Liz Fidler unpicks a new joined-up approach to healthcare and what it means for pharmacy
England is starting to ‘unlock’. As this progresses, and conversations lend themselves to thinking about the future, it’s important that community pharmacy finds the space to consider what its role will be in the new healthcare infrastructure – Integrated Care Systems (ICS).
I am sure many readers will be experienced in NHS reorganisations, but I also recognise that for some it feels very distant and not something on your priority list. So why am I mentioning it?
Community pharmacy has been integral during the last year in supporting patients and communities with better health outcomes. As one of the only accessible, walk-in healthcare providers, pharmacy’s roles of medicines supply and advice, as well as the clinical expertise of pharmacy professionals, has never been valued or recognised more.
Now is the time to consider building on this value and recognition of community pharmacy and supporting the future with a clear place in clinical services as an NHS service provider. It’s therefore important to think about, and more critically consider, what your role may be.
One of the ways this can be done is through the ICS as it focuses on providing a more joined-up approach to healthcare. This is a good thing for patients. In addition, pharmacy, for many years, has been developing services to support this concept. The recent Discharge Medicines Services, which supports patients with medicines advice and supply after a hospital stay, is a prime example. How many times do your patients appear in your pharmacy asking whether to stop or start a medicine or asking questions about medicine issues after a stay in their local hospital? A service that is commissioned between acute hospital and community pharmacy will provide a much better service for patients. This has come about by taking local learning of pilot schemes and applying them to a national model as part of the contractual framework.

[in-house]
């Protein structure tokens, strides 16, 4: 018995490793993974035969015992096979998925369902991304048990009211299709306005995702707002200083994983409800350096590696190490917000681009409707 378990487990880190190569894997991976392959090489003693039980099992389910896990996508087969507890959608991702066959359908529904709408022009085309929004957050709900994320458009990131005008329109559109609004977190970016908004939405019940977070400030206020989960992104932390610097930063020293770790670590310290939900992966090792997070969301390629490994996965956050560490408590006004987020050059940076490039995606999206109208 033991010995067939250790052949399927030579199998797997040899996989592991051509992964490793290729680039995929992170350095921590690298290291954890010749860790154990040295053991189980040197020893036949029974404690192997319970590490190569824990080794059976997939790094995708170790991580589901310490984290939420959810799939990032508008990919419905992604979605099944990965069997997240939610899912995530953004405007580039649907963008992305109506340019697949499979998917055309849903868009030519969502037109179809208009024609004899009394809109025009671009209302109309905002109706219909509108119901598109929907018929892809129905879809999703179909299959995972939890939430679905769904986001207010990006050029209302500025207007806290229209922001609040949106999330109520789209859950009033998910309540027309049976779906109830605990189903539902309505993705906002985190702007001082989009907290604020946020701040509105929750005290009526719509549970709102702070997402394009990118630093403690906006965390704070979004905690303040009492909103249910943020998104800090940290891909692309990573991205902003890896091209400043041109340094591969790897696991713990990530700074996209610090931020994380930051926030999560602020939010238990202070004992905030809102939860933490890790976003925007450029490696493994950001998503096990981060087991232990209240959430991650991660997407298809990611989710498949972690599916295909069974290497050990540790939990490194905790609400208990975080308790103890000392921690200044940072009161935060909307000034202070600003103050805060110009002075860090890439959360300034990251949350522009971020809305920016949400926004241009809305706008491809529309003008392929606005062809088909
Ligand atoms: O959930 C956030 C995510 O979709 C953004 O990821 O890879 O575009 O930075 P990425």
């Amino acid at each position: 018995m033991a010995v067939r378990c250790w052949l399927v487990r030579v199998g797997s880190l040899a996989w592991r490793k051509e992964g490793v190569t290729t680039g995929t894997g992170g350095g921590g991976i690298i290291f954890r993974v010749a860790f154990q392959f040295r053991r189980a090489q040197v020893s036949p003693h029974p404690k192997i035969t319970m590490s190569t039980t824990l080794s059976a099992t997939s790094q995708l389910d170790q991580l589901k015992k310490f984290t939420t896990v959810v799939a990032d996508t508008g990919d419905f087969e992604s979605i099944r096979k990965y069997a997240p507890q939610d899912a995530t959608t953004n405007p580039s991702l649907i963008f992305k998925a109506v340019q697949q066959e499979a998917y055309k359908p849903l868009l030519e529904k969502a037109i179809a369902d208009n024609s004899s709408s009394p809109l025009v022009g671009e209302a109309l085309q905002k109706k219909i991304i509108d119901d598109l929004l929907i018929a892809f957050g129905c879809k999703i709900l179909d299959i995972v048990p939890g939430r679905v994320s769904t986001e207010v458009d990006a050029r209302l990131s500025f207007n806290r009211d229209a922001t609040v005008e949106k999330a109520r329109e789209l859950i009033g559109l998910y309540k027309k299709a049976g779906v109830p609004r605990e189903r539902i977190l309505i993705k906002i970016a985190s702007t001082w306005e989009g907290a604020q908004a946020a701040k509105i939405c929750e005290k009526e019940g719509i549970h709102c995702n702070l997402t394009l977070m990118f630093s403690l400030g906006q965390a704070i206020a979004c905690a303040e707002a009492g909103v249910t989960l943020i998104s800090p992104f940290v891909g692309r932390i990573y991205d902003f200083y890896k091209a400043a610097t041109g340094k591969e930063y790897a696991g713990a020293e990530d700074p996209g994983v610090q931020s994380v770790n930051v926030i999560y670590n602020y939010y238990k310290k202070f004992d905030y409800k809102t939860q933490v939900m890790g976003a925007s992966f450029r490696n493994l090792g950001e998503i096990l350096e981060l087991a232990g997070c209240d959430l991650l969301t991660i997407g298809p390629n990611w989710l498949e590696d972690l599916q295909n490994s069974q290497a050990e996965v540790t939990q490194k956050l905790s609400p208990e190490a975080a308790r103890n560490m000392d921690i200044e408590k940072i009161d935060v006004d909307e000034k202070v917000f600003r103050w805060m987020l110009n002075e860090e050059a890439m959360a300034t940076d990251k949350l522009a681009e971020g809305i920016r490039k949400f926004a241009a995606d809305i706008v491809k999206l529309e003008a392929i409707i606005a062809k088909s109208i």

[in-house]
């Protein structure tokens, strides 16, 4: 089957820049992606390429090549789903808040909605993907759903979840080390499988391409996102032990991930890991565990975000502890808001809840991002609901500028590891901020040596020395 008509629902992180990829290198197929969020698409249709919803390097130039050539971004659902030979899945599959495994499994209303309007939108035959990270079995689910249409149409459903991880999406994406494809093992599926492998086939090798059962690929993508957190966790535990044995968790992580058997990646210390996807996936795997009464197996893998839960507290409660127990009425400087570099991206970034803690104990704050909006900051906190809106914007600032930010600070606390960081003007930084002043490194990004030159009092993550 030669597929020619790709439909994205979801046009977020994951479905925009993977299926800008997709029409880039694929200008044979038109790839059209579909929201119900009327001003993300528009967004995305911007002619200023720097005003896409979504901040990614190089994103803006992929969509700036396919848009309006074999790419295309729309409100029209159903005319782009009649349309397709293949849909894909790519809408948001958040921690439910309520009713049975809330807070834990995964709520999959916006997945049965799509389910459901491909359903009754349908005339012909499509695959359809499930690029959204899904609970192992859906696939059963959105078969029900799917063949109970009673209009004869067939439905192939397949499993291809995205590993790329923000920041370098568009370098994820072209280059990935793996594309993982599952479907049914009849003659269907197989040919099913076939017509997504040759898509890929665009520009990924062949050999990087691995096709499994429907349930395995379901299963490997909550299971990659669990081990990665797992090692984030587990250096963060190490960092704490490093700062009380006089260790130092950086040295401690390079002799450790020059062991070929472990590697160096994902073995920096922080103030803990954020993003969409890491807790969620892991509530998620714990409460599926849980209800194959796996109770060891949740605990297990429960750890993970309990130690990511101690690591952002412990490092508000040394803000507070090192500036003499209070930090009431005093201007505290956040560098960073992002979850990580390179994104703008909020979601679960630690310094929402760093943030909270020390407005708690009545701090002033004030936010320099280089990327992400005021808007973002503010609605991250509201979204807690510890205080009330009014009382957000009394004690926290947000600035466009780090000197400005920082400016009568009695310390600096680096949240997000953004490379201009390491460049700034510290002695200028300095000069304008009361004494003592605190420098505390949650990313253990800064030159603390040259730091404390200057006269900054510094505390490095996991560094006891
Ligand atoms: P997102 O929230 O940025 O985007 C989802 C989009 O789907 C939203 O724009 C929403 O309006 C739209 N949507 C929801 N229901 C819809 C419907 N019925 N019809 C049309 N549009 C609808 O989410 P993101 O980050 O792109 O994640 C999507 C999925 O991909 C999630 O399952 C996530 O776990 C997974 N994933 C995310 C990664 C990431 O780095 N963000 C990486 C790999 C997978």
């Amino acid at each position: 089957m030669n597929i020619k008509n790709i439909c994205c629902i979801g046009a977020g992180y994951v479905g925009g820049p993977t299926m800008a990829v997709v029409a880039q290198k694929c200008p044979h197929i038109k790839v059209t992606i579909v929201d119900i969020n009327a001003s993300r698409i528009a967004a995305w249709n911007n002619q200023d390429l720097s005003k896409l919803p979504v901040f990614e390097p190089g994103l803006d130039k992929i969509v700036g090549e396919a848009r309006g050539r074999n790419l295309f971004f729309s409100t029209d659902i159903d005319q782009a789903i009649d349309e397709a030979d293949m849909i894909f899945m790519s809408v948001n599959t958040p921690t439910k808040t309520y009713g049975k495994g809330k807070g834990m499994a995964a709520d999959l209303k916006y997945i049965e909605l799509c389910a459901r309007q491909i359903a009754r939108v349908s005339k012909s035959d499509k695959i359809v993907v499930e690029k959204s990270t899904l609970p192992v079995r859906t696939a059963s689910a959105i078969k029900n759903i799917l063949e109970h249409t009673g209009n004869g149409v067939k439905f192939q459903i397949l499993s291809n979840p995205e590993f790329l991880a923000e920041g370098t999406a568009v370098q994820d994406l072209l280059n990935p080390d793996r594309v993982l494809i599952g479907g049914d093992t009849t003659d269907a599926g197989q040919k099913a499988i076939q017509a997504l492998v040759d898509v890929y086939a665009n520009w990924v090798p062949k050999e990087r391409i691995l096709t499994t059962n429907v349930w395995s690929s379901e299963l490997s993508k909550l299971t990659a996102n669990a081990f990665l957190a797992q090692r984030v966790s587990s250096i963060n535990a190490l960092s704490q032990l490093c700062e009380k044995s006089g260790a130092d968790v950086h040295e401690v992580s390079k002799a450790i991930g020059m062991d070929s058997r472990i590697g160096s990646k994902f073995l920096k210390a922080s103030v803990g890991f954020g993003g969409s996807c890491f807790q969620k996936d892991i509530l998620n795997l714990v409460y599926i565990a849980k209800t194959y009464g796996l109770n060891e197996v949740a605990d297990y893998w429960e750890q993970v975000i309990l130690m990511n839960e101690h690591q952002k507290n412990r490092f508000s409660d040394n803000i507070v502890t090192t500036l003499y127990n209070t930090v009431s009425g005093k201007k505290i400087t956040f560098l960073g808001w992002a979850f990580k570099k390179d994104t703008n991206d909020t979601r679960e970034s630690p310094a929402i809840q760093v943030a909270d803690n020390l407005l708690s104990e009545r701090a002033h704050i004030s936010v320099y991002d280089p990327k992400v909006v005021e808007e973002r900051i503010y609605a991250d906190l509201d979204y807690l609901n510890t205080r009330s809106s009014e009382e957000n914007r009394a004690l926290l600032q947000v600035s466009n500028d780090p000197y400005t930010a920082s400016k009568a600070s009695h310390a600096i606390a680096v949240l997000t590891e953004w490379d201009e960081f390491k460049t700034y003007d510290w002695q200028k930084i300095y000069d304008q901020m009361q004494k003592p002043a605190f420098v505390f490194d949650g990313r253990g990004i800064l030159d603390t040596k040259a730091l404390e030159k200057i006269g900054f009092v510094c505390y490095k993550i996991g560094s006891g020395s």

Building on local innovation has been something we have all done during the pandemic, finding solutions to system problems. By having pharmacy leadership, we can provide a lot of solutions. Do you know who your NHS England regional chief pharmacist is? Do you share your learning? I am sure you do this every day, so take that next step and share your solutions, champion the role that we as pharmacy technicians can deliver and influence change.
Are you using your full knowledge and skill set? Do you feel like your role as a registered professional is utilised for the benefit of patient care? Now is the time to keep raising this and demonstrating what you offer for the benefit of patients at both a local employer level and through systems such as LPCs or other networks.
Pharmacy needs a clear narrative of what it can do for patients and that narrative needs to be consistent and reflective of what the whole of pharmacy can deliver together. We have the solutions, and we need to ensure that the systems around us recognise and empower us to deliver services for the benefit of the patients and communities we serve.
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